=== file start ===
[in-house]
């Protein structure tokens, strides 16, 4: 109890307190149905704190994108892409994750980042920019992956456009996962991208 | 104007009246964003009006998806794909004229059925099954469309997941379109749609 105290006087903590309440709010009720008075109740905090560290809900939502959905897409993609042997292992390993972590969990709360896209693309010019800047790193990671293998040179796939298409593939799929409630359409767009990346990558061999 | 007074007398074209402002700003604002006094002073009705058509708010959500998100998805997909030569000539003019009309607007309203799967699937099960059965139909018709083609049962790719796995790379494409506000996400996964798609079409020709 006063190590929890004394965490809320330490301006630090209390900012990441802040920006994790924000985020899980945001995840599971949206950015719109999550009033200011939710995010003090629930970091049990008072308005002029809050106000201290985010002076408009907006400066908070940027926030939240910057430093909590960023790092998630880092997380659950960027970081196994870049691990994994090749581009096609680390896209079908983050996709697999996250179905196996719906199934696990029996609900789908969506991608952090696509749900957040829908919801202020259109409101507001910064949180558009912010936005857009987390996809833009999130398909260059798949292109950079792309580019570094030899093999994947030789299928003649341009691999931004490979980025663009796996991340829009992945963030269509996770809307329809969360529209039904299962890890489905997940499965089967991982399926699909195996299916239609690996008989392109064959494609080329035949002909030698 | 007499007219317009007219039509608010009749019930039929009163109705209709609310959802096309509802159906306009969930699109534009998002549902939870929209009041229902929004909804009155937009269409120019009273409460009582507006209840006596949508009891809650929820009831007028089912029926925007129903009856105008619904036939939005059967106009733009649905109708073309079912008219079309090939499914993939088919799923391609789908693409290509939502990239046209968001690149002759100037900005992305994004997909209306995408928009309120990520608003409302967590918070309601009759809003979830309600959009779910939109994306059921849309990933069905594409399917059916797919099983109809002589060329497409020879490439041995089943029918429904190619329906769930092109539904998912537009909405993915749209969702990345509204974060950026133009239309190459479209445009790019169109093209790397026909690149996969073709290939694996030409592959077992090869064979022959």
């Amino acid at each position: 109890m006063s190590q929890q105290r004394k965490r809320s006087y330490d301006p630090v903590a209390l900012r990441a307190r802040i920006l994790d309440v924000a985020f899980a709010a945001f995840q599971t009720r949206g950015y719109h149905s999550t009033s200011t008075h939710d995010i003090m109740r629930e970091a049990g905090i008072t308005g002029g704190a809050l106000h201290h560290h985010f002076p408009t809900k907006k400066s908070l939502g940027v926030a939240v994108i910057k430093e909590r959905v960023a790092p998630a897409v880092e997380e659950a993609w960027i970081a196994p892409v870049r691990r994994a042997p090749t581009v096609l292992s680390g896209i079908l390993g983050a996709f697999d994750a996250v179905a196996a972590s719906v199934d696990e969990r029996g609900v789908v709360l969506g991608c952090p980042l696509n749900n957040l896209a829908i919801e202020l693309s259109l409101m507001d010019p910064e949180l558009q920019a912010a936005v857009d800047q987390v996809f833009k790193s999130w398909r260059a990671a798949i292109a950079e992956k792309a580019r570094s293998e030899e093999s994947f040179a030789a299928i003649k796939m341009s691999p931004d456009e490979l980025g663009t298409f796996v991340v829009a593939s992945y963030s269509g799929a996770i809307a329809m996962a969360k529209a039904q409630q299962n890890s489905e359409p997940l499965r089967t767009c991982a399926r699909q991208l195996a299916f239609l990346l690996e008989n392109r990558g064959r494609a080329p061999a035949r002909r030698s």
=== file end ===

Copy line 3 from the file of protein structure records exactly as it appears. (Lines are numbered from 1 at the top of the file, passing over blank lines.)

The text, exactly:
């Amino acid at each position: 109890m006063s190590q929890q105290r004394k965490r809320s006087y330490d301006p630090v903590a209390l900012r990441a307190r802040i920006l994790d309440v924000a985020f899980a709010a945001f995840q599971t009720r949206g950015y719109h149905s999550t009033s200011t008075h939710d995010i003090m109740r629930e970091a049990g905090i008072t308005g002029g704190a809050l106000h201290h560290h985010f002076p408009t809900k907006k400066s908070l939502g940027v926030a939240v994108i910057k430093e909590r959905v960023a790092p998630a897409v880092e997380e659950a993609w960027i970081a196994p892409v870049r691990r994994a042997p090749t581009v096609l292992s680390g896209i079908l390993g983050a996709f697999d994750a996250v179905a196996a972590s719906v199934d696990e969990r029996g609900v789908v709360l969506g991608c952090p980042l696509n749900n957040l896209a829908i919801e202020l693309s259109l409101m507001d010019p910064e949180l558009q920019a912010a936005v857009d800047q987390v996809f833009k790193s999130w398909r260059a990671a798949i292109a950079e992956k792309a580019r570094s293998e030899e093999s994947f040179a030789a299928i003649k796939m341009s691999p931004d456009e490979l980025g663009t298409f796996v991340v829009a593939s992945y963030s269509g799929a996770i809307a329809m996962a969360k529209a039904q409630q299962n890890s489905e359409p997940l499965r089967t767009c991982a399926r699909q991208l195996a299916f239609l990346l690996e008989n392109r990558g064959r494609a080329p061999a035949r002909r030698s």